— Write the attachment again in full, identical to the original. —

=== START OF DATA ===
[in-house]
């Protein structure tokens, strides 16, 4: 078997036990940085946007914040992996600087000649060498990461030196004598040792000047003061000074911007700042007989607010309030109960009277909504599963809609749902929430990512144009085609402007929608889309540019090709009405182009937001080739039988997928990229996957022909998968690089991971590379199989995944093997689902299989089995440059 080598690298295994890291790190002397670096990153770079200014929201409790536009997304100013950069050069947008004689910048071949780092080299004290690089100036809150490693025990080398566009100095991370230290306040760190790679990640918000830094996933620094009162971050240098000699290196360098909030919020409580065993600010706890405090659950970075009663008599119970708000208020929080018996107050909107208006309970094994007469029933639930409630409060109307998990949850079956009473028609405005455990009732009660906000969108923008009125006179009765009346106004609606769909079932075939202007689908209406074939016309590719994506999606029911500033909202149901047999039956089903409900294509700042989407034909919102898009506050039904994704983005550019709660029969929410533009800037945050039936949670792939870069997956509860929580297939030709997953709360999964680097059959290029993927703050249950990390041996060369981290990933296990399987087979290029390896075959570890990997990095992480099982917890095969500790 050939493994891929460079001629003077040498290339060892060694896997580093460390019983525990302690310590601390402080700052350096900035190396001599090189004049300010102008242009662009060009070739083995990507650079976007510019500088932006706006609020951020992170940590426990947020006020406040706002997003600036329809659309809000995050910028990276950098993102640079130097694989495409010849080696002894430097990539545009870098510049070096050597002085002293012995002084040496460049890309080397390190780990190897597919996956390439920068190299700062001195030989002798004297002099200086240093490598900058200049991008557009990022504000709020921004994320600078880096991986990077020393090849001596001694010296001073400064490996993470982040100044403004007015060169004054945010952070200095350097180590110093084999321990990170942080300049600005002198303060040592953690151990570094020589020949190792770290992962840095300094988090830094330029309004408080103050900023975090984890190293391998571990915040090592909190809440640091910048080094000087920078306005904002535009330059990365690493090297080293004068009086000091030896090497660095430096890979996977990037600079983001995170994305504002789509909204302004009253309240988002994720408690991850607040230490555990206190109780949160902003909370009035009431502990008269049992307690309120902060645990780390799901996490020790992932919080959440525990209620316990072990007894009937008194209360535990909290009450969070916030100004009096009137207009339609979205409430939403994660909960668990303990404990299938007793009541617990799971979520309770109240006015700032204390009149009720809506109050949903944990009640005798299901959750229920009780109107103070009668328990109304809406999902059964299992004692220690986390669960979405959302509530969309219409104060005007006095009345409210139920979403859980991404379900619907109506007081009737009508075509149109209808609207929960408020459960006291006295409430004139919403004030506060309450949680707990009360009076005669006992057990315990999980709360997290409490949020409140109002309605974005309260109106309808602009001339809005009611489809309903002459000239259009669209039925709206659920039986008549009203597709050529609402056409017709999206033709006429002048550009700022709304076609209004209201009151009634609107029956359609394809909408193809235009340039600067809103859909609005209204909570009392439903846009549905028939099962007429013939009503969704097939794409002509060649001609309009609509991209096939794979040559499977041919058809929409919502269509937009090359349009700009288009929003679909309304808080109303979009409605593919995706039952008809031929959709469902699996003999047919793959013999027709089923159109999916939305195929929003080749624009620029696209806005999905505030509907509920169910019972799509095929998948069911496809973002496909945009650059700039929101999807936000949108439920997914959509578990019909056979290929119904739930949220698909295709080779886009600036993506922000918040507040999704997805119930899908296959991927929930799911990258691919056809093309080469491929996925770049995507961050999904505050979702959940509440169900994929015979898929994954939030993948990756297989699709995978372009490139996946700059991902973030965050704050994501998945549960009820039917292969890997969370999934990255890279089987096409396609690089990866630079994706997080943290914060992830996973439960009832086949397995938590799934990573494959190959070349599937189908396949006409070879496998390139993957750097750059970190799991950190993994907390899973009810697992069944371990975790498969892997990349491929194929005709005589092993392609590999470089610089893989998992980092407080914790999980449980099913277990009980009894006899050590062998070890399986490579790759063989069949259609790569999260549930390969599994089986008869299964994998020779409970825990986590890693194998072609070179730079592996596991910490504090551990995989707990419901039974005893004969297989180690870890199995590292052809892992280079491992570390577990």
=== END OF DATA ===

[in-house]
């Protein structure tokens, strides 16, 4: 078997036990940085946007914040992996600087000649060498990461030196004598040792000047003061000074911007700042007989607010309030109960009277909504599963809609749902929430990512144009085609402007929608889309540019090709009405182009937001080739039988997928990229996957022909998968690089991971590379199989995944093997689902299989089995440059 080598690298295994890291790190002397670096990153770079200014929201409790536009997304100013950069050069947008004689910048071949780092080299004290690089100036809150490693025990080398566009100095991370230290306040760190790679990640918000830094996933620094009162971050240098000699290196360098909030919020409580065993600010706890405090659950970075009663008599119970708000208020929080018996107050909107208006309970094994007469029933639930409630409060109307998990949850079956009473028609405005455990009732009660906000969108923008009125006179009765009346106004609606769909079932075939202007689908209406074939016309590719994506999606029911500033909202149901047999039956089903409900294509700042989407034909919102898009506050039904994704983005550019709660029969929410533009800037945050039936949670792939870069997956509860929580297939030709997953709360999964680097059959290029993927703050249950990390041996060369981290990933296990399987087979290029390896075959570890990997990095992480099982917890095969500790 050939493994891929460079001629003077040498290339060892060694896997580093460390019983525990302690310590601390402080700052350096900035190396001599090189004049300010102008242009662009060009070739083995990507650079976007510019500088932006706006609020951020992170940590426990947020006020406040706002997003600036329809659309809000995050910028990276950098993102640079130097694989495409010849080696002894430097990539545009870098510049070096050597002085002293012995002084040496460049890309080397390190780990190897597919996956390439920068190299700062001195030989002798004297002099200086240093490598900058200049991008557009990022504000709020921004994320600078880096991986990077020393090849001596001694010296001073400064490996993470982040100044403004007015060169004054945010952070200095350097180590110093084999321990990170942080300049600005002198303060040592953690151990570094020589020949190792770290992962840095300094988090830094330029309004408080103050900023975090984890190293391998571990915040090592909190809440640091910048080094000087920078306005904002535009330059990365690493090297080293004068009086000091030896090497660095430096890979996977990037600079983001995170994305504002789509909204302004009253309240988002994720408690991850607040230490555990206190109780949160902003909370009035009431502990008269049992307690309120902060645990780390799901996490020790992932919080959440525990209620316990072990007894009937008194209360535990909290009450969070916030100004009096009137207009339609979205409430939403994660909960668990303990404990299938007793009541617990799971979520309770109240006015700032204390009149009720809506109050949903944990009640005798299901959750229920009780109107103070009668328990109304809406999902059964299992004692220690986390669960979405959302509530969309219409104060005007006095009345409210139920979403859980991404379900619907109506007081009737009508075509149109209808609207929960408020459960006291006295409430004139919403004030506060309450949680707990009360009076005669006992057990315990999980709360997290409490949020409140109002309605974005309260109106309808602009001339809005009611489809309903002459000239259009669209039925709206659920039986008549009203597709050529609402056409017709999206033709006429002048550009700022709304076609209004209201009151009634609107029956359609394809909408193809235009340039600067809103859909609005209204909570009392439903846009549905028939099962007429013939009503969704097939794409002509060649001609309009609509991209096939794979040559499977041919058809929409919502269509937009090359349009700009288009929003679909309304808080109303979009409605593919995706039952008809031929959709469902699996003999047919793959013999027709089923159109999916939305195929929003080749624009620029696209806005999905505030509907509920169910019972799509095929998948069911496809973002496909945009650059700039929101999807936000949108439920997914959509578990019909056979290929119904739930949220698909295709080779886009600036993506922000918040507040999704997805119930899908296959991927929930799911990258691919056809093309080469491929996925770049995507961050999904505050979702959940509440169900994929015979898929994954939030993948990756297989699709995978372009490139996946700059991902973030965050704050994501998945549960009820039917292969890997969370999934990255890279089987096409396609690089990866630079994706997080943290914060992830996973439960009832086949397995938590799934990573494959190959070349599937189908396949006409070879496998390139993957750097750059970190799991950190993994907390899973009810697992069944371990975790498969892997990349491929194929005709005589092993392609590999470089610089893989998992980092407080914790999980449980099913277990009980009894006899050590062998070890399986490579790759063989069949259609790569999260549930390969599994089986008869299964994998020779409970825990986590890693194998072609070179730079592996596991910490504090551990995989707990419901039974005893004969297989180690870890199995590292052809892992280079491992570390577990």